Egypt is suffering its worst economic crisis since the Great Depression, a former finance minister of the country and one of its leading economists have warned.
In terms of its devastating effect on Egypt's poorest, the country's current economic predicament is at its most dire since the 1930s, Galal Amin, professor of economics at the American University in Cairo, and Samir Radwan, finance minister in the months after Egypt's 2011 uprising, said in separate interviews with the Guardian.
Dr. Mohamed Mounir Meghaed, coordinator for Egyptians Against Religious Discrimination (MARED), said that the Muslim Brotherhood uses religious defamation accusations as a way to terrorize religious minorities in Egypt.
He added that the law is used against ordinary citizens but not public figures. “The judiciary is not separate from society so it can adopt double standards regarding these cases,” he stated.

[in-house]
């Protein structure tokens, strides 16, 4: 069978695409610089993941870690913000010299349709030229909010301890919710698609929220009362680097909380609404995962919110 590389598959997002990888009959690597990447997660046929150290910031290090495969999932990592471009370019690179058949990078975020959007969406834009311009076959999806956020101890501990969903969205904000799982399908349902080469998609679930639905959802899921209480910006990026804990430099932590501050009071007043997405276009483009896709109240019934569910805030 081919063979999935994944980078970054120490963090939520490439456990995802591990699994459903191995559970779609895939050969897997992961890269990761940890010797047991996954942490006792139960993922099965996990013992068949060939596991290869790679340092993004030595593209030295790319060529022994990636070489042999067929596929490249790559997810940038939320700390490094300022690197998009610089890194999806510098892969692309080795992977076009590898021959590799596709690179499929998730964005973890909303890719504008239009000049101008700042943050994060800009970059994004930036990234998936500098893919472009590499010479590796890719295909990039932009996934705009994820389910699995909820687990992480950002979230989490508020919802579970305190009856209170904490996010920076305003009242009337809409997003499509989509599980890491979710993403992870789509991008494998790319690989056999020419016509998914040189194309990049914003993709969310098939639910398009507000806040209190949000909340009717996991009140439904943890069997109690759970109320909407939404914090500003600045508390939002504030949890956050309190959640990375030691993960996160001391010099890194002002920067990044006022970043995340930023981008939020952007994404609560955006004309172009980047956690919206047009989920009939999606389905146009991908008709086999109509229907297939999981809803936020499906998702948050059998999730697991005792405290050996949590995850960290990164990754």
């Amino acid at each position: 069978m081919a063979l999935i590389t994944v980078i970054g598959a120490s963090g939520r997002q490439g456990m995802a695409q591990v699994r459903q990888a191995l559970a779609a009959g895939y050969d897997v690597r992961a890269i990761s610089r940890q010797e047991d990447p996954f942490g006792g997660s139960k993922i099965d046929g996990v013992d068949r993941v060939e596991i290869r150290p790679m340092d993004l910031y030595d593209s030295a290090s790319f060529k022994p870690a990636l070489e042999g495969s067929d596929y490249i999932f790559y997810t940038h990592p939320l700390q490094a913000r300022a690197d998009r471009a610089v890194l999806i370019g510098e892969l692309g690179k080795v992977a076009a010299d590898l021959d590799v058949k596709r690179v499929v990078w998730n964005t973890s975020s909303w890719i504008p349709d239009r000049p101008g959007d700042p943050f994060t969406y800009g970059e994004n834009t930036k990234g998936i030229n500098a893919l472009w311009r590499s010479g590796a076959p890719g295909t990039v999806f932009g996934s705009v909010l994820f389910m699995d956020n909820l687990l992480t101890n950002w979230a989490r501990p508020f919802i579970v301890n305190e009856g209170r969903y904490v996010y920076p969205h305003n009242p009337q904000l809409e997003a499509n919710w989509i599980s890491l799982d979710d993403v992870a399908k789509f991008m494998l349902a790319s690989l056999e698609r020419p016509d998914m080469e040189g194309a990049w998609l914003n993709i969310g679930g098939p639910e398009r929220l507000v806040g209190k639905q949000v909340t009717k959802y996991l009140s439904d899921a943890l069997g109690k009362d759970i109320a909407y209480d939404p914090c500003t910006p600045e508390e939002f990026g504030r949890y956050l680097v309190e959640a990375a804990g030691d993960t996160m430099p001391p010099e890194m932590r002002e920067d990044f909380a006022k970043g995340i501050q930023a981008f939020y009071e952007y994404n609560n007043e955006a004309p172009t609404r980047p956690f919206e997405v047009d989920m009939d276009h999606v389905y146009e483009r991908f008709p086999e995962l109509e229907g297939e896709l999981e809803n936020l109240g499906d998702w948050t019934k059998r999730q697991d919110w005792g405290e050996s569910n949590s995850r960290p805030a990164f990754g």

“President Mohamed Morsi is not a president of all Egyptians as he claims, rather he is the Brotherhood’s representative in the presidency.”
The latest public opinion poll conducted by The Egyptian Center for Public Opinion Research (Baseera) revealed that Egyptians have continued to show dissatisfaction with President Morsy’s job. The approval rating has hit a record low, with only 46 percent of Egyptians saying they think he has performed well, slightly lower than the percentage observed in the last month poll, which reached 47%. This approval rating is much far behind the percentage he earned after the first hundred days, when 78% of Egyptians said they approved of his performance. ]
Wasfi Amin Wassef used to buy and sell jewelry from his shop in Cairo's vast Khan al-Khalili bazaar. Now he mostly buys it.
Dr. Abdel Rahim Ali, head of the Arab Center for Studies, said that Copts under President Mohamed Morsi and the Muslim Brotherhood regime are treated as “infidels” and are not even seen as second-class citizens.
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